A debut volume delivers a provocative reconsideration of the book of Genesis in light of modern science.
Torrid debates regarding the compatibility of science and religion today often seem intractable because the two sides are speaking disparate languages. In this work, however, Quatro attempts to bridge the gap between the two by offering a fresh reinterpretation of the book of Genesis. Much of the difficulty of biblical interpretation, he argues, seems to be twofold; first, imprecise translations introduce all manner of exegetical missteps. Second, an unscholarly neglect of historical context, especially competing religious traditions, also contributes a layer of obfuscation. The author carefully considers many terminological ambiguities; for example, are “Adam” and “Eve” really best understood as individual proper names? Also, on the basis of an analysis of both Sumerian and Babylonian traditions, he argues for the factual basis of the story of the flood. Quatro never dismisses the allegorical dimension of the Bible; quite the opposite, he consistently treats it as a “literary masterpiece,” designed as a reflection on the human condition. But he believes the tension between the Bible and science is both a function of faulty biblical scholarship and an unempirical reading of science. The author is also sensitive to the distance that remains between the Bible and the findings of evolutionary theory: “Problems arise when one tries to force fit the biblical record into the evolutionary model. One such scheme attempts to stretch creation week into the geologic evolutionary time scales.” Quatro’s argument is presented in pellucid prose, and the book specifically courts the intellectually curious layperson. The virtue of this approach is readability, and a lack of cumbersome academic references. But this tactic also robs the author of the space to make his unconventional positions more forcefully persuasive. This volume is best understood as a stimulus to further study, and a thoughtful chastening of the facile belief that religion and science are diametrically opposed. As an introduction to that philosophical possibility, this is an intriguing, lively effort.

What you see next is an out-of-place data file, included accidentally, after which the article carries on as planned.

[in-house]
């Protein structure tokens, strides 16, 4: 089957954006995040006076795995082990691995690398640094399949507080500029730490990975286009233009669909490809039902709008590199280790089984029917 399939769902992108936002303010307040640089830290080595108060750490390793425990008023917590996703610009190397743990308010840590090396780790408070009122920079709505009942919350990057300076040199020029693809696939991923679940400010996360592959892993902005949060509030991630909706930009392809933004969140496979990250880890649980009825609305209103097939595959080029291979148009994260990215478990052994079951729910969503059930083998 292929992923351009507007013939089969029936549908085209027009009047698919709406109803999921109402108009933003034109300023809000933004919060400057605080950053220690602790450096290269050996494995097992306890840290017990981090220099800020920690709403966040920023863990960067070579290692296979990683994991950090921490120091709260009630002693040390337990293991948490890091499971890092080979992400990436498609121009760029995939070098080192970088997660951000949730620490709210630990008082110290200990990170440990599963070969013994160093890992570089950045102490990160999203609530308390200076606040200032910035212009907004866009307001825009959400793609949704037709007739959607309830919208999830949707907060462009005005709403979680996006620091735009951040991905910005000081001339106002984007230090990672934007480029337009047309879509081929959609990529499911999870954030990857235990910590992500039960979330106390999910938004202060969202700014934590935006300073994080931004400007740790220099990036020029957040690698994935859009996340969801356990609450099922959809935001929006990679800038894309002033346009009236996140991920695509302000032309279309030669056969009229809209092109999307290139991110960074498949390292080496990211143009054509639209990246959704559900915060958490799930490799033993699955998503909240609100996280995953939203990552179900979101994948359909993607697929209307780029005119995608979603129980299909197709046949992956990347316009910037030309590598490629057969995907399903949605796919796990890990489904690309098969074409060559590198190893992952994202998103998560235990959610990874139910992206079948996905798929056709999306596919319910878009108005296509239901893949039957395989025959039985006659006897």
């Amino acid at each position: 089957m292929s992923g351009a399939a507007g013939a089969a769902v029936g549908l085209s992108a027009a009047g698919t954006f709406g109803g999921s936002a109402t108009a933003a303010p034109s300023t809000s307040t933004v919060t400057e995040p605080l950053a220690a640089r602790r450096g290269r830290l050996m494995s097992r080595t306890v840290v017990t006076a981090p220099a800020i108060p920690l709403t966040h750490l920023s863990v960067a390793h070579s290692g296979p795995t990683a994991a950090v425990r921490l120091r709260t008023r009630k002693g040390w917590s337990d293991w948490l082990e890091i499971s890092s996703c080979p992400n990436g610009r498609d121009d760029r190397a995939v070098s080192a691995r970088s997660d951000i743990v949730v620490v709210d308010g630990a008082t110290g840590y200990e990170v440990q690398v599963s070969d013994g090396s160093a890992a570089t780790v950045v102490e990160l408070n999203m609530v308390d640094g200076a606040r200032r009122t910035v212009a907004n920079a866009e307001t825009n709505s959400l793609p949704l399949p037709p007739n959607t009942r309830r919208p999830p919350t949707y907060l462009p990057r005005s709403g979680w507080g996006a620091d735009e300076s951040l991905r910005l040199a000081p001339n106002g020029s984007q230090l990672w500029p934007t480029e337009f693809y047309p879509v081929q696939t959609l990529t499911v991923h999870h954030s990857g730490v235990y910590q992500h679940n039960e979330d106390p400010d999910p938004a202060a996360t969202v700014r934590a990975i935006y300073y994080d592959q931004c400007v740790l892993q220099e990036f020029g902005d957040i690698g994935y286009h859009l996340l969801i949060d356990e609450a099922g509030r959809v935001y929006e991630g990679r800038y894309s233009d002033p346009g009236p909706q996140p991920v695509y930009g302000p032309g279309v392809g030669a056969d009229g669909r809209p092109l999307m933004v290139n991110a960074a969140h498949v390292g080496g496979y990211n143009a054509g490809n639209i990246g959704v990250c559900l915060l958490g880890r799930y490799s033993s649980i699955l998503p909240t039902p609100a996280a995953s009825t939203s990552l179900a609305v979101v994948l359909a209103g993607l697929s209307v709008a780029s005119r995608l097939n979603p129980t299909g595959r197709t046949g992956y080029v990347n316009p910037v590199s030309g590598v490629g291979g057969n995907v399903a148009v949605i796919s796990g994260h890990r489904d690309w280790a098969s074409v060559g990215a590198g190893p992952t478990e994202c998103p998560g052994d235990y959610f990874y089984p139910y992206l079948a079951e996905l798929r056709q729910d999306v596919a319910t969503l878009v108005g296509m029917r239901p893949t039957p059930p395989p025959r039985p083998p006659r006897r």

An accessible, but serious new contribution to biblical studies.